Album Review

Lost Dog Street Band - Glory

As they move into a stage where they can no longer define themselves according to what they oppose, Lost Dog Street Band are starting to make the most lifelike music of their career.

Lost Dog Street Band - Glory Album Cover
January 19, 2022 8:00 am GMT
Last Edited January 21, 2022 4:04 pm GMT

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Despite the old adage “write what you know,” songwriters need to exercise caution when it comes to self-disclosure. Artists who connect with an audience, of course, tend to present their feelings in a communal light, so that those feelings appear to belong to everyone.

Lyrical bluntness can grow tiresome after just a few verses though, while representations of lonesome despair and hard living over the decades have fossilized into lifeless country music clichés.

Seemingly, none of that applies when it comes to Lost Dog Street Band frontman Benjamin Tod.

Tod has a gift for writing confessional music, to say the least. Where just about any other artist would cross the line into excessive candor or self-absorption, Tod’s work actually benefits from his lack of restraint. With Glory, the seventh full-length offering from the group, Tod is able to portray the dark night of the soul with fidelity so convincing it’ll stop you in your tracks.

Pulling no punches as he wrestles with his demons is nothing new for Tod, but Glory arguably hits harder because it faces life in the aftermath of sobriety—something that the album portrays not as a decisive triumph over addiction, but as a step into a whole new level of hurting.

On the oddly pleasant-sounding ‘What Keeps Me Up Now,’ Tod suggests that, without the anaesthetizing effects of alcohol and heroin to depend on, one is left to stew in the agonizing discomfort of self-doubt.

As violinist/backing vocalist Ashley Mae, slide player Douglas Francisco and standup bassist Jeff Loops lull us in with the leisurely swing of a porch hammock, Tod sings “Do I have what it takes to make it somehow? / What if I fall on my face in front of the crowd?”.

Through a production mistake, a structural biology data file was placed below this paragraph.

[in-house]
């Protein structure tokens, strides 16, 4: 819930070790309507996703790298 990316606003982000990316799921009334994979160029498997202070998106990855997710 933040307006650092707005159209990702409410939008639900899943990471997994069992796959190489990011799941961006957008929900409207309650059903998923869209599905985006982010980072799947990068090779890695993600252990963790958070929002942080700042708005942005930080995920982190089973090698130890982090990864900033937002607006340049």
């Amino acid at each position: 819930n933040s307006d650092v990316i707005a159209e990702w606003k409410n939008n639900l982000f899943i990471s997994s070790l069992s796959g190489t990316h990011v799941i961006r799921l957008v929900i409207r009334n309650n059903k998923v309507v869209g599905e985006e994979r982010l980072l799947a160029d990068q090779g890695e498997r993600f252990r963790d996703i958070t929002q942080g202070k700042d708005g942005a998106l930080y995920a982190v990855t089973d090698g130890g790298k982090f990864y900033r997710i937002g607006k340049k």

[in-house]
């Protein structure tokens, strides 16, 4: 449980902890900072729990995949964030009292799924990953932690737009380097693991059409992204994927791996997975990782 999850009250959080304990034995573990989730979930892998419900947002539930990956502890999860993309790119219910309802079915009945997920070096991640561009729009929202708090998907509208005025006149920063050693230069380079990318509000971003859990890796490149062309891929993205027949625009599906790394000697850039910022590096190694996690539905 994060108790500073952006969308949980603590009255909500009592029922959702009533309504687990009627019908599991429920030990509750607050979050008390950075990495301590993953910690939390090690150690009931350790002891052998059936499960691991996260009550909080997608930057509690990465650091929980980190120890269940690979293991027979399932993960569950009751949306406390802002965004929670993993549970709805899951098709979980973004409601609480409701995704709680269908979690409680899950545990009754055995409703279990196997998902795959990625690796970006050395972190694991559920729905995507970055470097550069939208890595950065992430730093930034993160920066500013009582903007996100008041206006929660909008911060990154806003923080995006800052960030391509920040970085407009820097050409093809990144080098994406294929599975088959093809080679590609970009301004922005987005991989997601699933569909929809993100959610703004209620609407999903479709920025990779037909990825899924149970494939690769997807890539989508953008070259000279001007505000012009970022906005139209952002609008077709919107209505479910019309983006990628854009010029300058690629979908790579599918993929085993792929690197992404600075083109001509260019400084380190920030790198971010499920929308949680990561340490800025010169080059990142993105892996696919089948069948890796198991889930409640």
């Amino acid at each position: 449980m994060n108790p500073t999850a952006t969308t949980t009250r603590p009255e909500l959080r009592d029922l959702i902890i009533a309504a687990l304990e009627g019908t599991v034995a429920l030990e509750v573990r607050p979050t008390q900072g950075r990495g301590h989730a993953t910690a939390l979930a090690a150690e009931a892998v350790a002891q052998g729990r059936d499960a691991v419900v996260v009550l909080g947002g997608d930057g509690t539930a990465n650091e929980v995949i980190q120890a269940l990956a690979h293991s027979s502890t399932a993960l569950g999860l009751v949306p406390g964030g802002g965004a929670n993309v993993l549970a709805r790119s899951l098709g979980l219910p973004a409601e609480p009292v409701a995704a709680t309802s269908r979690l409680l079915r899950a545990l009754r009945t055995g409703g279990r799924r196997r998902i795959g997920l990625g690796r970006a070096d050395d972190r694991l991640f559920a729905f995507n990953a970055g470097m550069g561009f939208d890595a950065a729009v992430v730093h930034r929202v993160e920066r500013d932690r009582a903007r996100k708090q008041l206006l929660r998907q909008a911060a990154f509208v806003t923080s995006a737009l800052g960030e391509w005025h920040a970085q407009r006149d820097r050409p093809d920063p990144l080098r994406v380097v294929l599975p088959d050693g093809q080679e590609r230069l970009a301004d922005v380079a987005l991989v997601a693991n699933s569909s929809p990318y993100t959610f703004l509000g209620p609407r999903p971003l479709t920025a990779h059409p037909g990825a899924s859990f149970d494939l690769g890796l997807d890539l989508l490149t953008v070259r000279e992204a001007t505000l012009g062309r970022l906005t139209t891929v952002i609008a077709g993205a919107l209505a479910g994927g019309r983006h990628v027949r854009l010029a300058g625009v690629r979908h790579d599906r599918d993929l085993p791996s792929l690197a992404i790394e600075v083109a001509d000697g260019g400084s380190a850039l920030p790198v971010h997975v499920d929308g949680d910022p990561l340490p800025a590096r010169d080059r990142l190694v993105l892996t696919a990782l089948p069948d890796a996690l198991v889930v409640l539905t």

Plagued by these questions as he lies awake at night, Tod recalls how he “used dope to escape” and “burned through all the petty cash” before renouncing music and resolving to take his own life.

Still, what’s most powerful about the song is that it never explicitly gives a name or even a shape to the feeling it addresses. A songwriter who has spelled out what self-loathing and regret feel like in the past - such as on his 2017 solo track ‘Using Again,’ - Tod grapples with free-floating doubts that slip through his fingers and evade description.

One of his biggest strengths has been his ability to make relatable music regardless of the listener’s experience with addiction, or the train-hopping itinerant “tramp” lifestyle he identifies so closely with. Whether or not we share his specific demons, his songs evoke the glare of facing the truth about oneself.

This time though, the songs are charged with an air of uncertainty - epitomized by the opening verse of the Celtic/Scottish-tinged ‘Hayden’s Lament’; "The open road with a heavy load is a good place to begin".

Lost Dog Street Band have done their share of wading through Tod’s bleakest moods. As they return to their busking roots on Glory (a nevertheless more polished impression than last year’s Magnolia Sessions), the band sounds more assured as Tod grows less definitive about where he stands.

A decade ago, when Tod and Mae (a classically-trained violinist) wore their punk attitude on their sleeve and sneered at tourist-trap Music Row culture, their antagonism for the corporate grip on country music ensured that they would always have an enemy to rail against.

But when an artist has proven that they can subsist on their own terms—and when the bottle, the syringe and even the face in the mirror no longer pose as much of a clear and present threat as they once did—one is simply left with persistent thoughts in the middle of the night. Glory details what it’s like when there’s nothing left to punch at but air.

As they move into a stage where they can no longer define themselves according to what they oppose, Lost Dog Street Band are starting to make the most lifelike music of their career.


Lost Dog Street Band's seventh album, Glory, is out now via Anti-Corp Music.

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